If neither Goucher nor Kastor is ready, the next two likely candidates for the third Olympic spot are Magdalena Lewy-Boulet and Amy Hastings. Lewy-Boulet amassed an enormous lead in the first half of the 2008 trials, and while commentators suggested her tactics were suicidal, she was in fact going at the pace she expected the other top athletes to be running at -- the rest of the field was running too slowly. Lewy-Boulet ended up second and earned her trip to Beijing. Since then, she has excelled at a range of distances, helping the U.S. win consecutive team bronze medals at the world cross country championships, in 2010 and again in 2011, and improving her marathon best to 2:26:22 in Rotterdam in April 2010. "Solid" and "consistent" aptly describe her. And like Davila, she has lowered her track bests for 5,000 and 10,000 meters considerably, which means she's better prepared to handle quick paces and fast finishes.
Hastings is a former NCAA indoor 5,000-meter champ at Arizona State, where she was a teammate of Davila's. They're still close pals, and have done some high-altitude training together in the Sierras in California. Hastings ran 2:27:03 for second place at the Los Angeles Marathon last March; after a sudden storm, she was at one point racing through rainwater nearly up to her knees. Hastings then returned to the track, worked on her speed and made the 5,000-meter final at last summer's world championships. Expect her to stay in contention in Houston for a long, long time.
Davila, Flanagan, Goucher, Kastor, Lewy-Boulet, Hastings. A top-three finish by anyone outside those six would be surprising. A pair of young athletes did break 2:30 for the first time in 2011. Stephanie Rothstein, who has a business selling gluten-free "Picky Bars" with her friend, 5,000-meter standout Lauren Fleshman, ran 2:29:35 last January; she'll turn 28 Saturday. Clara Grandt, 24, a West Virginia University graduate, clocked a 2:29:54 in Boston last April. Those are promising results, but not solid evidence that they're ready to challenge for the top three.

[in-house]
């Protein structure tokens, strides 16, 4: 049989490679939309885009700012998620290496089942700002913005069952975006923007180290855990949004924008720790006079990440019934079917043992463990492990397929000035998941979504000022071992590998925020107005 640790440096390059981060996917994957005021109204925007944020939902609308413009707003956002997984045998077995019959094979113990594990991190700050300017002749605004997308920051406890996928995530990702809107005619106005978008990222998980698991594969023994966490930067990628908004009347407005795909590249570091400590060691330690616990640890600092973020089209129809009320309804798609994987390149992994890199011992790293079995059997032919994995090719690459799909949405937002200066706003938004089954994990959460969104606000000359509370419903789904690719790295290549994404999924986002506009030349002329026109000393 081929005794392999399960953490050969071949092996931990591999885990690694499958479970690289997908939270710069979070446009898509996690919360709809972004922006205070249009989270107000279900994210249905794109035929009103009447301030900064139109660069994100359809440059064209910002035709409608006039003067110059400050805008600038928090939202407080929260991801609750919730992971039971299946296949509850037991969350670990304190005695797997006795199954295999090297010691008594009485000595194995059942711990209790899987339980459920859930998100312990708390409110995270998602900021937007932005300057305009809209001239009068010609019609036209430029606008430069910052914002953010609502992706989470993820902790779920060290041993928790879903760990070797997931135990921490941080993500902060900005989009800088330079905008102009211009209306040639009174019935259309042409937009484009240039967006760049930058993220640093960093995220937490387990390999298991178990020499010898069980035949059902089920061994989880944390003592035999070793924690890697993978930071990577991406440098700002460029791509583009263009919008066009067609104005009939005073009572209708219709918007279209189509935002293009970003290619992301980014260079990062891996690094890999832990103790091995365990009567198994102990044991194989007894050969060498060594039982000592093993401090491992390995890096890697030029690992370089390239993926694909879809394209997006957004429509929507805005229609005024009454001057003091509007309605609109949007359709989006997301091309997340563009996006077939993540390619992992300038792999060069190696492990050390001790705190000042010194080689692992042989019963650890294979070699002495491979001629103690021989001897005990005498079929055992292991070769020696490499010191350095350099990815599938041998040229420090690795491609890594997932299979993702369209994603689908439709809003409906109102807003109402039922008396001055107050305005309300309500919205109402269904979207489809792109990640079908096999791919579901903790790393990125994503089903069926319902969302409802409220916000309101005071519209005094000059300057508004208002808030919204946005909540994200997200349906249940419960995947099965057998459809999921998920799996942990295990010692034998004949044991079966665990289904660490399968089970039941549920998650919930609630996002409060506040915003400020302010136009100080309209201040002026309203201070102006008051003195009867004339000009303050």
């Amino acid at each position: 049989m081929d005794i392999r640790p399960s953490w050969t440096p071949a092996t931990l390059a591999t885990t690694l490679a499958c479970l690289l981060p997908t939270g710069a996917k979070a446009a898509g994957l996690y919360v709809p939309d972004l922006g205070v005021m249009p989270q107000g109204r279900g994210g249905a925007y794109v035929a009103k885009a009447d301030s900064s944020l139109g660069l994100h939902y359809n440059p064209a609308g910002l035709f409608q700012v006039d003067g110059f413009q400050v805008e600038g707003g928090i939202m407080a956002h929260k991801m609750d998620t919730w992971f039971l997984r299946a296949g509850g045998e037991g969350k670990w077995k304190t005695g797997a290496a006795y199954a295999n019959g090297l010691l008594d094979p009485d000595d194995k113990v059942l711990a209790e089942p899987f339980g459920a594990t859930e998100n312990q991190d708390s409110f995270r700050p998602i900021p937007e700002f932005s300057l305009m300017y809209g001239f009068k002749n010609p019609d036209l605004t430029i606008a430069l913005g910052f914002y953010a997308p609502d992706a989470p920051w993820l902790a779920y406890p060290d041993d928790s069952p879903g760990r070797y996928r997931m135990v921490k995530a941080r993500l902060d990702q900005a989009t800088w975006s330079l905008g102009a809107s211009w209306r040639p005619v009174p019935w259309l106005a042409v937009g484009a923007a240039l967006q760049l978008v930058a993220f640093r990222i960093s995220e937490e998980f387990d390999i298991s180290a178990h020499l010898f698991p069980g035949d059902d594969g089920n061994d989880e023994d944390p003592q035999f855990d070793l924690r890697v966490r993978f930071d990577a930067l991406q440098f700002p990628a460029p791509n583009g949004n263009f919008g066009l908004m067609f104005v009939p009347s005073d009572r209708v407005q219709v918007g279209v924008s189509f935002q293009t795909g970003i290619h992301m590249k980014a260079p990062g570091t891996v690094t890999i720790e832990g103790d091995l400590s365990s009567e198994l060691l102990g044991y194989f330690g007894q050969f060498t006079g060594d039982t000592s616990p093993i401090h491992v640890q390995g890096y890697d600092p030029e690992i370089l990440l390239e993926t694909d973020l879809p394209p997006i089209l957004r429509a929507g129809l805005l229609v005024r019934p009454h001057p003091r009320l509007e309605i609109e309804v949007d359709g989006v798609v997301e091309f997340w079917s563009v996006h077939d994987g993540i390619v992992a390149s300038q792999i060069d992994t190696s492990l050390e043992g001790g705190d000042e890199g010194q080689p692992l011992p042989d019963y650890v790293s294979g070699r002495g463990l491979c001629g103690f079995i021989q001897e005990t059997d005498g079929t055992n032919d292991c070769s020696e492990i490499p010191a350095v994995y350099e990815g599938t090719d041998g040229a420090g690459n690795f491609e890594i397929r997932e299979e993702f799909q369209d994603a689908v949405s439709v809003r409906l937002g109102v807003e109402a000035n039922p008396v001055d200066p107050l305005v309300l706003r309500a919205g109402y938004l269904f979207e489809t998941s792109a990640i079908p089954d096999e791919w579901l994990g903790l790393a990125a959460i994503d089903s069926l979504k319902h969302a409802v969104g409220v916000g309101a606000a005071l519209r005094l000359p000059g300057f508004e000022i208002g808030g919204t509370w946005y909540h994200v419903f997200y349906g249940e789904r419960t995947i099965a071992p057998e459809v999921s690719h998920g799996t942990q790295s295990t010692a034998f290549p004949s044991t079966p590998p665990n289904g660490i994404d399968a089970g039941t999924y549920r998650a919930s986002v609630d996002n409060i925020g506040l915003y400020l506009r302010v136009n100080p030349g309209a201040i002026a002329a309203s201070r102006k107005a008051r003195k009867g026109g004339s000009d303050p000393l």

The race's wild card, the woman who could upset the favorites' form chart, is Janet Cherobon-Bawcom, born in Kenya and now a U.S. citizen living in Georgia. It's possible to qualify for these trials on the basis of 10,000-meter or half marathon times, rather than a full marathon, and Cherobon-Bawcom took that route. She was a terror on the U.S. roads in September and October, winning USA Running Circuit titles for 10K, 20K, and 10 miles. But the likes of Davila and Flanagan and Goucher didn't enter those events, and Cherobon-Bawcom's marathon credentials from the days before her American citizenship are meager. Still, she's grown accustomed to winning on the roads. Do we really think she'll be a serious challenger for the top three in Houston and a trip to the London Olympics? Probably not. Expect Saturday's women's trials race to be the Desiree Davila and Shalane Flanagan show, with Goucher, Kastor, Lewy-Boulet and Hastings battling it out for third billing.
New York City-based journalist Peter Gambaccini has covered distance running for Runner's World and other outlets for the past 30 years, and is the author of a book about the history of the New York City Marathon.